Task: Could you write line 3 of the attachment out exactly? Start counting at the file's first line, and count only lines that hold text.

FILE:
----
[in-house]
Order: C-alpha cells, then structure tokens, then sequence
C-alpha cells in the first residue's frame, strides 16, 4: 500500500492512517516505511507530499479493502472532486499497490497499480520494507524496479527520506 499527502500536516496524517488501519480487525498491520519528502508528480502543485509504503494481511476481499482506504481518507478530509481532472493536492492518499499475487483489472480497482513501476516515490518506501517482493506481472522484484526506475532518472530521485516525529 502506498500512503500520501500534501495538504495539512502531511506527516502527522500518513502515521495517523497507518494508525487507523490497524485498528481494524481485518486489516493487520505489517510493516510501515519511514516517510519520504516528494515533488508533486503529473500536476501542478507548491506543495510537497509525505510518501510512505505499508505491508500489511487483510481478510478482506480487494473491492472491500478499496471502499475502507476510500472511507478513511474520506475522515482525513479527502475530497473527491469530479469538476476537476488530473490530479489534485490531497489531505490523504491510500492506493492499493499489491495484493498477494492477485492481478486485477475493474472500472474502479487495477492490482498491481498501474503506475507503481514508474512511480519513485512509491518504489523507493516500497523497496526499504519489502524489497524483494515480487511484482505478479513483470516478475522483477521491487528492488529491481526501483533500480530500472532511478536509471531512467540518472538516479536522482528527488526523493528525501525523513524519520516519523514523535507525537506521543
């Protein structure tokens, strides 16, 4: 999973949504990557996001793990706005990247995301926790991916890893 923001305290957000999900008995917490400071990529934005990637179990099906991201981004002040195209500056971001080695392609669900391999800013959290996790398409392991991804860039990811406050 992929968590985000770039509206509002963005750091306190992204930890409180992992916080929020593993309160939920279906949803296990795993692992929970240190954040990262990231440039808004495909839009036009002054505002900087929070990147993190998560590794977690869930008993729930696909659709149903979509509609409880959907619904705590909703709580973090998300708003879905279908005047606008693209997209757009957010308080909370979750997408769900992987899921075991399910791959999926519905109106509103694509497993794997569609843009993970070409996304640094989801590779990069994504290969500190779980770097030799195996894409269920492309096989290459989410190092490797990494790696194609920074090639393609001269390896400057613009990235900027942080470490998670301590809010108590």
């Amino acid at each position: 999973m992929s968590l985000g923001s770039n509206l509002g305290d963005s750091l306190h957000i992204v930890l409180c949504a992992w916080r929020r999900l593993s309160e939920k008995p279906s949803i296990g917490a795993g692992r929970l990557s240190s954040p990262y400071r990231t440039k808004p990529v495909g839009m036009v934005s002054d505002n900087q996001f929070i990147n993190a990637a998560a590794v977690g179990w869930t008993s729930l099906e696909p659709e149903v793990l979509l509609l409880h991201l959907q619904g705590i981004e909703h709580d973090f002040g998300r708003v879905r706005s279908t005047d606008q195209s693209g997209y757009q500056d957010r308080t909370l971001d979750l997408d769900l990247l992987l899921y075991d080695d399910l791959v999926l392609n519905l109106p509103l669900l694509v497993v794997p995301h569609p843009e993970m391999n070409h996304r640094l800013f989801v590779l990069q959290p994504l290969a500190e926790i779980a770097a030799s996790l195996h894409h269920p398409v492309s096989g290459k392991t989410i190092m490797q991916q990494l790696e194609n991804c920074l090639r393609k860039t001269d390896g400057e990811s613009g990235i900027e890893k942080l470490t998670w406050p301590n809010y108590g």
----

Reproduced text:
C-alpha cells in the first residue's frame, strides 16, 4: 500500500492512517516505511507530499479493502472532486499497490497499480520494507524496479527520506 499527502500536516496524517488501519480487525498491520519528502508528480502543485509504503494481511476481499482506504481518507478530509481532472493536492492518499499475487483489472480497482513501476516515490518506501517482493506481472522484484526506475532518472530521485516525529 502506498500512503500520501500534501495538504495539512502531511506527516502527522500518513502515521495517523497507518494508525487507523490497524485498528481494524481485518486489516493487520505489517510493516510501515519511514516517510519520504516528494515533488508533486503529473500536476501542478507548491506543495510537497509525505510518501510512505505499508505491508500489511487483510481478510478482506480487494473491492472491500478499496471502499475502507476510500472511507478513511474520506475522515482525513479527502475530497473527491469530479469538476476537476488530473490530479489534485490531497489531505490523504491510500492506493492499493499489491495484493498477494492477485492481478486485477475493474472500472474502479487495477492490482498491481498501474503506475507503481514508474512511480519513485512509491518504489523507493516500497523497496526499504519489502524489497524483494515480487511484482505478479513483470516478475522483477521491487528492488529491481526501483533500480530500472532511478536509471531512467540518472538516479536522482528527488526523493528525501525523513524519520516519523514523535507525537506521543